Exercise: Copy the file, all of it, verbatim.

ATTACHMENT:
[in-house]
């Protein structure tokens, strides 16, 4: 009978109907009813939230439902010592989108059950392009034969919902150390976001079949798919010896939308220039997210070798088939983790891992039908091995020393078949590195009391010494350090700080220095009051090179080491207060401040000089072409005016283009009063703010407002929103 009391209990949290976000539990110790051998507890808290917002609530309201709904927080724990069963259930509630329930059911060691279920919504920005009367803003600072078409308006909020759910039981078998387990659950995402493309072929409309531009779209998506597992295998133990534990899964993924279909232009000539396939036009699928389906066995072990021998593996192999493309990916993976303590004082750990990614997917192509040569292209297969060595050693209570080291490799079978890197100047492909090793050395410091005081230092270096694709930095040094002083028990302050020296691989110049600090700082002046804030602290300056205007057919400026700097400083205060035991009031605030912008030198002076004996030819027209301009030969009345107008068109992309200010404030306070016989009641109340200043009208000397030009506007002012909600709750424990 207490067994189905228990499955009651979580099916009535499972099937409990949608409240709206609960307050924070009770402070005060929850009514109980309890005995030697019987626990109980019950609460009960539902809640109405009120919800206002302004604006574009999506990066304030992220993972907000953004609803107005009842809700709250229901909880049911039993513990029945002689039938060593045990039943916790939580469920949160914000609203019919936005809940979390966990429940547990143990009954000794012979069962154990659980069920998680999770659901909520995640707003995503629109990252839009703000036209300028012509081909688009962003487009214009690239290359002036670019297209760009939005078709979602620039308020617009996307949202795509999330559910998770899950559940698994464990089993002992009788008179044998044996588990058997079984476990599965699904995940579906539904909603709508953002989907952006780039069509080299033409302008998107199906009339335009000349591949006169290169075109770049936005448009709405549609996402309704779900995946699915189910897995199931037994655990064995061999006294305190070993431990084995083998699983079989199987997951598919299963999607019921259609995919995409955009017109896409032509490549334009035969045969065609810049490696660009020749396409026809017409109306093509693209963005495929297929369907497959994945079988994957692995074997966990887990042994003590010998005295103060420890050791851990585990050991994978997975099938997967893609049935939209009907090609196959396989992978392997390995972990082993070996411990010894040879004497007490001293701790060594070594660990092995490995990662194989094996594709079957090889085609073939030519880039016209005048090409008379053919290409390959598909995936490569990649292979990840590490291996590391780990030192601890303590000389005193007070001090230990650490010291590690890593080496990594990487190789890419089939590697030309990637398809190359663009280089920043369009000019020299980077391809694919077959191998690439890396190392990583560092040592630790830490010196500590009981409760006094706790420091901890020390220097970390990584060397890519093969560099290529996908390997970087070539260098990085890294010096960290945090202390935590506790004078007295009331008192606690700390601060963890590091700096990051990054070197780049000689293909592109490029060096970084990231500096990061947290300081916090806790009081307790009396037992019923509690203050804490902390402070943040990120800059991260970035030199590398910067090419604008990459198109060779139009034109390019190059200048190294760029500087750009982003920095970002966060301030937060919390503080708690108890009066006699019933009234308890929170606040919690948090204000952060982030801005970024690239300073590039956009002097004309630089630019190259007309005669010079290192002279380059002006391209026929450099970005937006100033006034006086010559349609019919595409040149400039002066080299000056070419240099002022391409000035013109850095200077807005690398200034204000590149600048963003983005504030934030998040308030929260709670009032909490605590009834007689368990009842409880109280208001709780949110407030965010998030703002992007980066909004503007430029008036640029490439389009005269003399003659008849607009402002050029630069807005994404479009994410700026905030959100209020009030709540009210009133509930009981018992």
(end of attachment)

[in-house]
């Protein structure tokens, strides 16, 4: 009978109907009813939230439902010592989108059950392009034969919902150390976001079949798919010896939308220039997210070798088939983790891992039908091995020393078949590195009391010494350090700080220095009051090179080491207060401040000089072409005016283009009063703010407002929103 009391209990949290976000539990110790051998507890808290917002609530309201709904927080724990069963259930509630329930059911060691279920919504920005009367803003600072078409308006909020759910039981078998387990659950995402493309072929409309531009779209998506597992295998133990534990899964993924279909232009000539396939036009699928389906066995072990021998593996192999493309990916993976303590004082750990990614997917192509040569292209297969060595050693209570080291490799079978890197100047492909090793050395410091005081230092270096694709930095040094002083028990302050020296691989110049600090700082002046804030602290300056205007057919400026700097400083205060035991009031605030912008030198002076004996030819027209301009030969009345107008068109992309200010404030306070016989009641109340200043009208000397030009506007002012909600709750424990 207490067994189905228990499955009651979580099916009535499972099937409990949608409240709206609960307050924070009770402070005060929850009514109980309890005995030697019987626990109980019950609460009960539902809640109405009120919800206002302004604006574009999506990066304030992220993972907000953004609803107005009842809700709250229901909880049911039993513990029945002689039938060593045990039943916790939580469920949160914000609203019919936005809940979390966990429940547990143990009954000794012979069962154990659980069920998680999770659901909520995640707003995503629109990252839009703000036209300028012509081909688009962003487009214009690239290359002036670019297209760009939005078709979602620039308020617009996307949202795509999330559910998770899950559940698994464990089993002992009788008179044998044996588990058997079984476990599965699904995940579906539904909603709508953002989907952006780039069509080299033409302008998107199906009339335009000349591949006169290169075109770049936005448009709405549609996402309704779900995946699915189910897995199931037994655990064995061999006294305190070993431990084995083998699983079989199987997951598919299963999607019921259609995919995409955009017109896409032509490549334009035969045969065609810049490696660009020749396409026809017409109306093509693209963005495929297929369907497959994945079988994957692995074997966990887990042994003590010998005295103060420890050791851990585990050991994978997975099938997967893609049935939209009907090609196959396989992978392997390995972990082993070996411990010894040879004497007490001293701790060594070594660990092995490995990662194989094996594709079957090889085609073939030519880039016209005048090409008379053919290409390959598909995936490569990649292979990840590490291996590391780990030192601890303590000389005193007070001090230990650490010291590690890593080496990594990487190789890419089939590697030309990637398809190359663009280089920043369009000019020299980077391809694919077959191998690439890396190392990583560092040592630790830490010196500590009981409760006094706790420091901890020390220097970390990584060397890519093969560099290529996908390997970087070539260098990085890294010096960290945090202390935590506790004078007295009331008192606690700390601060963890590091700096990051990054070197780049000689293909592109490029060096970084990231500096990061947290300081916090806790009081307790009396037992019923509690203050804490902390402070943040990120800059991260970035030199590398910067090419604008990459198109060779139009034109390019190059200048190294760029500087750009982003920095970002966060301030937060919390503080708690108890009066006699019933009234308890929170606040919690948090204000952060982030801005970024690239300073590039956009002097004309630089630019190259007309005669010079290192002279380059002006391209026929450099970005937006100033006034006086010559349609019919595409040149400039002066080299000056070419240099002022391409000035013109850095200077807005690398200034204000590149600048963003983005504030934030998040308030929260709670009032909490605590009834007689368990009842409880109280208001709780949110407030965010998030703002992007980066909004503007430029008036640029490439389009005269003399003659008849607009402002050029630069807005994404479009994410700026905030959100209020009030709540009210009133509930009981018992």